Ancestors: Mario Pavone
Mario Pavone – bassist
Tony Malaby – tenor & soprano sax
Jimmy Greene – tenor & soprano sax
Peter Madsen – piano
Gerald Cleaver – drums
1. Ancestors
2. Strata Blue
3. Tomes
4. Iskmix
5. Arc For Puppy
6. Beige Structure
7. Pachuca
8. Andrew
Ancestors is bassist/composer Mario Pavone's 10th recording as a leader/co-leader on Playscape Recordings and the recorded debut of his newest working ensemble, the Mario Pavone Double Tenor Quintet. This recording features eight original Pavone compositions written specifically for its all-star line-up of veteran Pavone collaborators, and was further shaped by guest arrangers Dave Ballou, Steven Bernstein and Michael Musillami. The music is dedicated to recently passed jazz legends Andrew Hill and Dewey Redman, whom Pavone calls "part of the spectrum of his musical forebears."

"I had been playing with Tony and Jimmy for more than eight years, but always separately, so I was keen to combine their complementary yet contrasting styles into one group," Pavone explains. "Gerald and I have played and recorded a lot together and the great Peter Madsen, who has appeared on my last nine CDs, is almost indispensable to me. Wrapping my rhythm section around a double tenor color like this, especially one with this much grace and power, was a dream come true. The resulting sound seems larger than just five players and is almost orchestral. It may well be my favorite album so far."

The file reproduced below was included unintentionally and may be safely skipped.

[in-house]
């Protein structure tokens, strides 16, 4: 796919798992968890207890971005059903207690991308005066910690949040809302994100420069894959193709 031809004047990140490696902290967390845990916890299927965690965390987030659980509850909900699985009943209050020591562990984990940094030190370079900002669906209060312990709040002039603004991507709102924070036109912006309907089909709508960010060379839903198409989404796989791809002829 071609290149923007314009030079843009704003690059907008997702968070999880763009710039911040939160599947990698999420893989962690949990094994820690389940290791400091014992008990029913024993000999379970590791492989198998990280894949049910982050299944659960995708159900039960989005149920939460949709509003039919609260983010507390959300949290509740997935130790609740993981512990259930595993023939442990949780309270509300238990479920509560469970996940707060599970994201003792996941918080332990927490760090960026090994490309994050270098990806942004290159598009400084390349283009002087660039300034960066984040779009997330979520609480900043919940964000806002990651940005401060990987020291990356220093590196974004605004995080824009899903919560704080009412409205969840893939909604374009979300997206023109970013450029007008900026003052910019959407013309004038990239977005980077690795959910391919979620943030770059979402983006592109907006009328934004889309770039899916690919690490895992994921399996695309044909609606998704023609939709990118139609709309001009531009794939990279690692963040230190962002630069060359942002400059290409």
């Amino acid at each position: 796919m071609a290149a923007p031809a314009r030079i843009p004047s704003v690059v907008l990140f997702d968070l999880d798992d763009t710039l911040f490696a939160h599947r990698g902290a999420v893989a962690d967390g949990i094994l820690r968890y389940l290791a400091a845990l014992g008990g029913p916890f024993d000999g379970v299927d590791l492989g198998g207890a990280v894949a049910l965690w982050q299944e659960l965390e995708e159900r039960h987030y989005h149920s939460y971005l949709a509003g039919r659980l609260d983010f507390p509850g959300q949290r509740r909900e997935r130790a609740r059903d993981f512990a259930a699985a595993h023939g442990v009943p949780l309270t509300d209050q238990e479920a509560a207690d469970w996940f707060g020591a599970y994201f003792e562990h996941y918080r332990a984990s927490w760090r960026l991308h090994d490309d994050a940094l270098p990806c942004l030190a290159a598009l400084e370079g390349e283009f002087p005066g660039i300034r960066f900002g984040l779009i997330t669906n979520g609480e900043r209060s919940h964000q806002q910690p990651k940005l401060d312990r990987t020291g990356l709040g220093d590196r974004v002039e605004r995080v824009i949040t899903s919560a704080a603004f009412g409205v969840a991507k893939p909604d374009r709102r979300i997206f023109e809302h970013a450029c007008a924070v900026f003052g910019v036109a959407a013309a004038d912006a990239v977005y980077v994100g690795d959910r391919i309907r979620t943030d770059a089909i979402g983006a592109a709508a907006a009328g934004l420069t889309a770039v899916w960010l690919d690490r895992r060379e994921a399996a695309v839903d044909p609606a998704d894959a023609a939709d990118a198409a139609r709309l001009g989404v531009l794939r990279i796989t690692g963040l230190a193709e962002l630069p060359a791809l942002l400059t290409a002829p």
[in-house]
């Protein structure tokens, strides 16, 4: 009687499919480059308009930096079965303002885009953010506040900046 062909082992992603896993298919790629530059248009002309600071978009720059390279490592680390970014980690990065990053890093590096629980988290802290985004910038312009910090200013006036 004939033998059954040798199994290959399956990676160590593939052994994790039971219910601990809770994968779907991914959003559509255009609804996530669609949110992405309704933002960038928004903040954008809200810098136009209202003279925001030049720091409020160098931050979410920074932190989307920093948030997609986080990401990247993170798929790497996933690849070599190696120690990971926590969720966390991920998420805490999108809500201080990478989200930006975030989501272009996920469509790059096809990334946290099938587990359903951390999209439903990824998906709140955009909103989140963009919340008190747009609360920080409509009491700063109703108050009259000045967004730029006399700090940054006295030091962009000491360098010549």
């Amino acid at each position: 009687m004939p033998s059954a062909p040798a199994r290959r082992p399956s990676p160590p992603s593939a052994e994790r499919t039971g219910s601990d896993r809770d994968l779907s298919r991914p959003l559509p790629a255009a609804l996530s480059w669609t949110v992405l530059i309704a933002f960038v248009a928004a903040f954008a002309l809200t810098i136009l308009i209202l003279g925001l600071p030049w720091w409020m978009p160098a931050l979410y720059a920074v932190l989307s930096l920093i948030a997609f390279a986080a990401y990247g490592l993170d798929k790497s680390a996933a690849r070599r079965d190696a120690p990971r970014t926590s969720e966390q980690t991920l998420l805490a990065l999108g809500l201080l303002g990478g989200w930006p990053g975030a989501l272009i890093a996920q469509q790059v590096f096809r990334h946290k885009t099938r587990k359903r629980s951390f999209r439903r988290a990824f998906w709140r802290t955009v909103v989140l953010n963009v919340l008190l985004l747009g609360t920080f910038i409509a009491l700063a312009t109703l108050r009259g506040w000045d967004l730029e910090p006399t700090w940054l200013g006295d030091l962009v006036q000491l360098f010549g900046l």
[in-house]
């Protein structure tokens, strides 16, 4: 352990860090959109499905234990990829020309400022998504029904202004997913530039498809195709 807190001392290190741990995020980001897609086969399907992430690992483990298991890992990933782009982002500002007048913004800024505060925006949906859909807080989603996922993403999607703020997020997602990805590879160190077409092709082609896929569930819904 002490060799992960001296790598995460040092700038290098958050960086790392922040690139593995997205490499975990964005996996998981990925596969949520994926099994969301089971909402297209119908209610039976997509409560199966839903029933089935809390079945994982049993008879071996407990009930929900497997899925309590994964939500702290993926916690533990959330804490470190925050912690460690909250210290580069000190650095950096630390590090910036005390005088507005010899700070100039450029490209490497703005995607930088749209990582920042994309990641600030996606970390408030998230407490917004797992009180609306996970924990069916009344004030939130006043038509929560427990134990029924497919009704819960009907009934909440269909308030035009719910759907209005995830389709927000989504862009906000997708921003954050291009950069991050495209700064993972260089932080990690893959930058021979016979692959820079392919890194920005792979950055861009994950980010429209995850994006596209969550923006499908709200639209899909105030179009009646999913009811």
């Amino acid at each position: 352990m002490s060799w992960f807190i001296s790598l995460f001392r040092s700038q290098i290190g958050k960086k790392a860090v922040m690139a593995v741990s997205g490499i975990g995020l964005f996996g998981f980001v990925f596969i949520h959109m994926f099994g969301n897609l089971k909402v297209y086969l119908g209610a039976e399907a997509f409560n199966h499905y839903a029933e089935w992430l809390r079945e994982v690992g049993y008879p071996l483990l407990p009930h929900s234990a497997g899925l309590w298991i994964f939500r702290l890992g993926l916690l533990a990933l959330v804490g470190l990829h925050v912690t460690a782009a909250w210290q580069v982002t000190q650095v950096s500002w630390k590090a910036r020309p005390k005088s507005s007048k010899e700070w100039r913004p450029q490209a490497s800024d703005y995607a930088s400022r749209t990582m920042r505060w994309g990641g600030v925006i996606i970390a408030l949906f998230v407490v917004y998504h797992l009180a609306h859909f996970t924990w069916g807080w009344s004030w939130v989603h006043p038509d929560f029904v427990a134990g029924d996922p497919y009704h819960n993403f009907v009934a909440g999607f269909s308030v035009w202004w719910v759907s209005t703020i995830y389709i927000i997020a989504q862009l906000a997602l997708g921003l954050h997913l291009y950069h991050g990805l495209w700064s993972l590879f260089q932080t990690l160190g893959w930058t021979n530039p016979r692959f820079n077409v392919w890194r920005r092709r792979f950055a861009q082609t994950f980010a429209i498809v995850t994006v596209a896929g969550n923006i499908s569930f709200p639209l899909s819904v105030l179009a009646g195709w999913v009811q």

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Top 10 for 2008
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Top 50 CDs of 2008
— JazzTimes
I've always liked Mario Pavone, but wow, this album really knocked my socks off. Great inside/out jazz, accessible modern stuff that's packed with tangly, complex ideas, free-jazz soloing, and some tough-handed bass playing by Pavone.
— Wedge, KZSU 90.1 FM (Stanford, CA)